It’s been yonks since Rab Florence shared his thoughts on the original board game version of The Horus Heresy: Betrayal At Calth, although judging by his enthusiastic after-action report it can be a quite thrilling experience. As Games Workshop is wont to do these days, they’ve licensed out the rights to the PC adaptation to a lesser-known studio. Enter small VR outfit Steel Wool Studios.
Rather than attempt to replicate the tabletop experience directly, Betrayal At Calth hopes to make the experience a little more memorable by putting the player’s viewpoint on the ground with the troops in traditional FPS format, or in VR, if the tech-priests have blessed you with vision beyond the Ocular Rift, and the silly future-goggles to go with it.
Delayed a little from its initial planned release date, The Horus Heresy: Betrayal At Calth has finally rolled out onto Steam. Supporting regular play and VR mode equally, it puts players in the neo-gothic boots of a tech-priest trying to mobilize defenses against the big Space Marine rebellion that kicked off the 40k setting. Rather than try to run around on the front lines, you remotely view the burning city as you boss various Space Marine groups around to help face down the traitor forces working their way through the streets.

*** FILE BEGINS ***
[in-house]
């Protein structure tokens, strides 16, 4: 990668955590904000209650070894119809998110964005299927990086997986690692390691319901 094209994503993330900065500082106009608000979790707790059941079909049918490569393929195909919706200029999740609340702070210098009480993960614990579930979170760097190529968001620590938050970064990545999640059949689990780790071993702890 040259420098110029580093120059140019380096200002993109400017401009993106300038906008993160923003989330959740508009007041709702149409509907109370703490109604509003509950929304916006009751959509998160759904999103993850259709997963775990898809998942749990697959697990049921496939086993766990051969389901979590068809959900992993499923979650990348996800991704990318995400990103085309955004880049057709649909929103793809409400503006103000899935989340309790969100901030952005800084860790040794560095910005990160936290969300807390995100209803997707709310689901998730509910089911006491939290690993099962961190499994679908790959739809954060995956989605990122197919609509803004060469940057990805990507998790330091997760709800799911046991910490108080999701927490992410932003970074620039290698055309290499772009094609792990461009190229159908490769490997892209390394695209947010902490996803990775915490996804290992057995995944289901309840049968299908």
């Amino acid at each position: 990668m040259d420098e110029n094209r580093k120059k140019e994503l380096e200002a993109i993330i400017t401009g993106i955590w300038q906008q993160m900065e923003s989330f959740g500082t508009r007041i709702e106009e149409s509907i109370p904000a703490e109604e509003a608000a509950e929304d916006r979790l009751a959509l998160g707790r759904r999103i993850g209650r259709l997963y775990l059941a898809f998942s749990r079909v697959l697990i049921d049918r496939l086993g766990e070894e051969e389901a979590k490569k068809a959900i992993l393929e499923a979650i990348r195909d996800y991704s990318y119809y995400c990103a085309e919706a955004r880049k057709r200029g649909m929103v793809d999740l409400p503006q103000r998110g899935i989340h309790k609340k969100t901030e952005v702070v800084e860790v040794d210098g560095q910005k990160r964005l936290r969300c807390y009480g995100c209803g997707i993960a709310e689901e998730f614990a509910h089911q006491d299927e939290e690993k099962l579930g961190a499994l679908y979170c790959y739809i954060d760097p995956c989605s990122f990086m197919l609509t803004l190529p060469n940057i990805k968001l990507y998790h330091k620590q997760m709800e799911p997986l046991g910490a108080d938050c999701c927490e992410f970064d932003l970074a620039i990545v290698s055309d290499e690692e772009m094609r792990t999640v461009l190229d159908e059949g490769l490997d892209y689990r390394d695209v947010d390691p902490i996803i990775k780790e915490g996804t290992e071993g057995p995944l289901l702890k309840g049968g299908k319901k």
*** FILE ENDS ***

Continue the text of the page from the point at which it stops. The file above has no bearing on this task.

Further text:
It’s still a turn-based board game, driven by dice, but the radical shift in perspective does give the game a distinct look. The current early access build includes multiplayer and the first of five story-mode acts, with the rest of the story content and a full skirmish vs AI mode planned to roll out in later updates. The developers estimate that they’ll need about six months in early access to get everything in line for the v1.0 launch.
While I’ve received an early access key, I sadly haven’t been able to play it, due to some incompatibility with my machine leading the game to crash without fail every time I attempt to begin the second scene of Act 1, although I’ll be sure to check back in on it once a few patches have rolled out. My main concern with the game is that the low-to-the-ground perspective will become a bit of a hassle to wrangle through larger combat encounters, although I would like to give this a spin once I have a proper VR headset.
The Horus Heresy is out now on Steam for a discounted £17.84/$22.49 for its first week, and has full native support for both Oculus Rift and HTC Vive headsets.